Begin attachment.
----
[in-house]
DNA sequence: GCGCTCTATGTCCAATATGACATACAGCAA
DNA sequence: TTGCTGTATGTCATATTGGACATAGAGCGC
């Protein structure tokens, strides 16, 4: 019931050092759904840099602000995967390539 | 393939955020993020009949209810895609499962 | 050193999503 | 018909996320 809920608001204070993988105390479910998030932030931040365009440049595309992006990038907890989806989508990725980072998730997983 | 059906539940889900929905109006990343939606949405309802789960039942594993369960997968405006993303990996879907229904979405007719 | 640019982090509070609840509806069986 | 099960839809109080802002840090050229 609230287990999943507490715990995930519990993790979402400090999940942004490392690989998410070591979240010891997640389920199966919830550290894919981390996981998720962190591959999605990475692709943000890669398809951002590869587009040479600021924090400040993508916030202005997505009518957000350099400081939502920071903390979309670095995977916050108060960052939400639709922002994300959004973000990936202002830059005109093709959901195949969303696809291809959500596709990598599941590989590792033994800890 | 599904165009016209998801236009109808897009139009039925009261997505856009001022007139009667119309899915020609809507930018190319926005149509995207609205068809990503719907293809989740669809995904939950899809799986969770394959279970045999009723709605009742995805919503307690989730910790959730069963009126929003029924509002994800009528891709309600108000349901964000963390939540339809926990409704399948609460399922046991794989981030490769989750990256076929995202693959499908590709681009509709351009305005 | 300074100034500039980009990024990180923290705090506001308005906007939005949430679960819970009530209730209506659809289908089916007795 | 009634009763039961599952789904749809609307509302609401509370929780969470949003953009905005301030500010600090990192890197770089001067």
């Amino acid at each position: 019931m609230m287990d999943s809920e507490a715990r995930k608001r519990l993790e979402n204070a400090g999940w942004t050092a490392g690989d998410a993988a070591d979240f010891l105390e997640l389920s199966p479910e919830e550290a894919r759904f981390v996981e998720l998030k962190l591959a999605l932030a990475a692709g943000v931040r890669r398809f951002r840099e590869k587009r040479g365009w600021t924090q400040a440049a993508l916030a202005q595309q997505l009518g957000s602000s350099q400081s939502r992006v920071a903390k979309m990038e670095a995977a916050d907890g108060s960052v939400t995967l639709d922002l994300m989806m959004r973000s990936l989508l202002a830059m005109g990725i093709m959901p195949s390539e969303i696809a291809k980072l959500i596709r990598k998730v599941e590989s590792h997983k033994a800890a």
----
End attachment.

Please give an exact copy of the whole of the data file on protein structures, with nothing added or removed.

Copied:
[in-house]
DNA sequence: GCGCTCTATGTCCAATATGACATACAGCAA
DNA sequence: TTGCTGTATGTCATATTGGACATAGAGCGC
């Protein structure tokens, strides 16, 4: 019931050092759904840099602000995967390539 | 393939955020993020009949209810895609499962 | 050193999503 | 018909996320 809920608001204070993988105390479910998030932030931040365009440049595309992006990038907890989806989508990725980072998730997983 | 059906539940889900929905109006990343939606949405309802789960039942594993369960997968405006993303990996879907229904979405007719 | 640019982090509070609840509806069986 | 099960839809109080802002840090050229 609230287990999943507490715990995930519990993790979402400090999940942004490392690989998410070591979240010891997640389920199966919830550290894919981390996981998720962190591959999605990475692709943000890669398809951002590869587009040479600021924090400040993508916030202005997505009518957000350099400081939502920071903390979309670095995977916050108060960052939400639709922002994300959004973000990936202002830059005109093709959901195949969303696809291809959500596709990598599941590989590792033994800890 | 599904165009016209998801236009109808897009139009039925009261997505856009001022007139009667119309899915020609809507930018190319926005149509995207609205068809990503719907293809989740669809995904939950899809799986969770394959279970045999009723709605009742995805919503307690989730910790959730069963009126929003029924509002994800009528891709309600108000349901964000963390939540339809926990409704399948609460399922046991794989981030490769989750990256076929995202693959499908590709681009509709351009305005 | 300074100034500039980009990024990180923290705090506001308005906007939005949430679960819970009530209730209506659809289908089916007795 | 009634009763039961599952789904749809609307509302609401509370929780969470949003953009905005301030500010600090990192890197770089001067």
């Amino acid at each position: 019931m609230m287990d999943s809920e507490a715990r995930k608001r519990l993790e979402n204070a400090g999940w942004t050092a490392g690989d998410a993988a070591d979240f010891l105390e997640l389920s199966p479910e919830e550290a894919r759904f981390v996981e998720l998030k962190l591959a999605l932030a990475a692709g943000v931040r890669r398809f951002r840099e590869k587009r040479g365009w600021t924090q400040a440049a993508l916030a202005q595309q997505l009518g957000s602000s350099q400081s939502r992006v920071a903390k979309m990038e670095a995977a916050d907890g108060s960052v939400t995967l639709d922002l994300m989806m959004r973000s990936l989508l202002a830059m005109g990725i093709m959901p195949s390539e969303i696809a291809k980072l959500i596709r990598k998730v599941e590989s590792h997983k033994a800890a």